Published Mar 8, 2005

My teammates this term are great, but one half of my team has a profound difference with the other half — hopefully, it shan’t be irreconcilable. See, half of my team is made of perfectionists; the other half, including me, is made of satisficers.

What’s a satisficer? Well, a perfectionist, as you all know:

  • Prioritizes the quality of output over everything else
  • Checks and re-checks work to make sure it’s right
  • Will work until the last minute to get things done properly
  • Does a perfect job, regardless of the constraints
  • Collects information and revises until just before the project needs to be delivered
  • Constantly reviews past decisions to ensure that they were optimal
  • Sees good as the enemy of best

The satisficer, in contrast:

  • Tries to do the best job reasonably possible, given the constraints (in b-school, the constraint usually is time)
  • Considers the marginal improvement of outcome (in b-school, often, the grade) when considering any marginal increase in output (hours working, etc.), and only increases output when the outcome justifies said action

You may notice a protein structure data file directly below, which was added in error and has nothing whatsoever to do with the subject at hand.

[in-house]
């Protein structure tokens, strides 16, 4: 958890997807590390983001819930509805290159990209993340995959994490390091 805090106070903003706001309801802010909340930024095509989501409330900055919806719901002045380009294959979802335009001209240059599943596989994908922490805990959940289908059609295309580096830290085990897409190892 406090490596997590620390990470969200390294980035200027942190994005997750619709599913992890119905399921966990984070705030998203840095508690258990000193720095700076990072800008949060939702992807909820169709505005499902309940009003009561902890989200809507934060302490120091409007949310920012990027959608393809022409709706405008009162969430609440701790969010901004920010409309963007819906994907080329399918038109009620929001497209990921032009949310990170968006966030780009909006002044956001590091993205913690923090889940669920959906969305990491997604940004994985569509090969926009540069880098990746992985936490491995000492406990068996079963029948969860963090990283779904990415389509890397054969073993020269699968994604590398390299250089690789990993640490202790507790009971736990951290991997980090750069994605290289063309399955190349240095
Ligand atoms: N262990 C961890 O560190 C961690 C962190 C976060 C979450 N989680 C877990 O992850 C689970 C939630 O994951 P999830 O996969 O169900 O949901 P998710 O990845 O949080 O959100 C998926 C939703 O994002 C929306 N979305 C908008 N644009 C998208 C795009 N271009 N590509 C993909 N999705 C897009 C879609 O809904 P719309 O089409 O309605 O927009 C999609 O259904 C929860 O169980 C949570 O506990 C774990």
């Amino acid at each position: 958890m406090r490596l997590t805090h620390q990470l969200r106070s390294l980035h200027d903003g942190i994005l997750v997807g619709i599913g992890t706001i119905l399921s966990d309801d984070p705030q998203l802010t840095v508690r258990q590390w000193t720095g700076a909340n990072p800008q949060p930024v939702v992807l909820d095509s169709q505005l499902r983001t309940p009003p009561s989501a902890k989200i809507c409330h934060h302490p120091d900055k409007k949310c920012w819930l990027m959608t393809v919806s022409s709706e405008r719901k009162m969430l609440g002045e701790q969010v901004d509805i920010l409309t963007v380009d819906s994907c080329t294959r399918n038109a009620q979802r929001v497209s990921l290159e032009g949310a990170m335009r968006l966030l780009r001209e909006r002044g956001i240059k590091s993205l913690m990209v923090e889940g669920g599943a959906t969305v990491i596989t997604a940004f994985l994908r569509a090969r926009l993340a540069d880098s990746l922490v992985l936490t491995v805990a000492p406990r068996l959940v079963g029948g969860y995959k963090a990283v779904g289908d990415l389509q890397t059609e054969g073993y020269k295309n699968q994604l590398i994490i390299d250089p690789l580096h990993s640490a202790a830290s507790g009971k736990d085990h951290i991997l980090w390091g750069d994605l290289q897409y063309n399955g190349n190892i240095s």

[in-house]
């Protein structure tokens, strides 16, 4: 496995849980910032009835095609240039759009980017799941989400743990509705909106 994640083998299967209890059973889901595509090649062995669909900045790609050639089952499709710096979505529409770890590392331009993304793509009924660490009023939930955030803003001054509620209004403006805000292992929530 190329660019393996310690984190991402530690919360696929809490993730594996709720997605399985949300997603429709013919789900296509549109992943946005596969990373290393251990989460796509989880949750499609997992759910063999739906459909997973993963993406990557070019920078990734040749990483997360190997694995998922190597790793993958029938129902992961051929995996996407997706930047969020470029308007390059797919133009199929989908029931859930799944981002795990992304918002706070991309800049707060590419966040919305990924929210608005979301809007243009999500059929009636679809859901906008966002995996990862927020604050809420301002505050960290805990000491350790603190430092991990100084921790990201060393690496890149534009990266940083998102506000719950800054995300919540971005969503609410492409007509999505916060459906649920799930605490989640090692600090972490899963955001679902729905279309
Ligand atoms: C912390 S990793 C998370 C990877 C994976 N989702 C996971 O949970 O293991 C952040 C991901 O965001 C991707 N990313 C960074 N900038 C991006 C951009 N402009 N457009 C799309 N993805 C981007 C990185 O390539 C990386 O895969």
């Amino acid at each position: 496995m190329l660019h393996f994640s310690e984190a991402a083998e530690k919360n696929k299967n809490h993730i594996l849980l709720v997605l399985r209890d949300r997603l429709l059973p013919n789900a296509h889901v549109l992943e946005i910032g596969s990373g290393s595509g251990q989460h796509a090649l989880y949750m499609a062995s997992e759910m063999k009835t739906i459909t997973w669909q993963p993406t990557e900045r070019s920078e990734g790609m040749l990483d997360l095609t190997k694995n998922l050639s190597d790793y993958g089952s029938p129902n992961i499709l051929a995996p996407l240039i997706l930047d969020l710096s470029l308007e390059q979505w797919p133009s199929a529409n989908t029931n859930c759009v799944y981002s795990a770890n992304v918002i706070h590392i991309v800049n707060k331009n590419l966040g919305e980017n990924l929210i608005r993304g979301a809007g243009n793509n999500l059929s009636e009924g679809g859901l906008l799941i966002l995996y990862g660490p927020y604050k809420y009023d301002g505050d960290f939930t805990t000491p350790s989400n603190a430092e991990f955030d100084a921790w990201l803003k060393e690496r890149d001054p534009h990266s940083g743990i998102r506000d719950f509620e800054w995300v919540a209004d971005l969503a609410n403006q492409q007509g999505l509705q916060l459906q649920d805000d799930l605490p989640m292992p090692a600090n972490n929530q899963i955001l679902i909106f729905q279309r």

• Plans out projects, progressing from stage to stage within a project
  • Doesn’t revisit past work or decisions unless they’re particulary disastrous; prefers to forge ahead with the reasonably good work done so far (see marginal ouput vs. marginal outcome above)
  • Finishes ahead of time, not at the last minute — and not least because the satisficer is not detail-oriented enough to catch little (or, often, big) mistakes at the last minute
  • Sees best as the enemy of good

It was just luck that put me in a group with four other satisficers last semester; I didn’t see this work behavior pattern as a possible source of problems. This semester, it hasn’t been too much trouble, although the three satisficers in my group (including me) have a tendency to try to go home at an early hour, not least because we get frustrated covering the same ground over and over again (better each time, sure, but then we’re back to marginal ouput vs. marginal outcome, and, believe me, I assign the same amount of marginal output a much higher value at 1am than I do at 1pm).

It’ll be fun to see how we solve this. My group is filled with great people and I’m sure we will muddle through somehow. Six people who all want to do well can’t be stopped just by completely different approaches to project strategy and work behavior!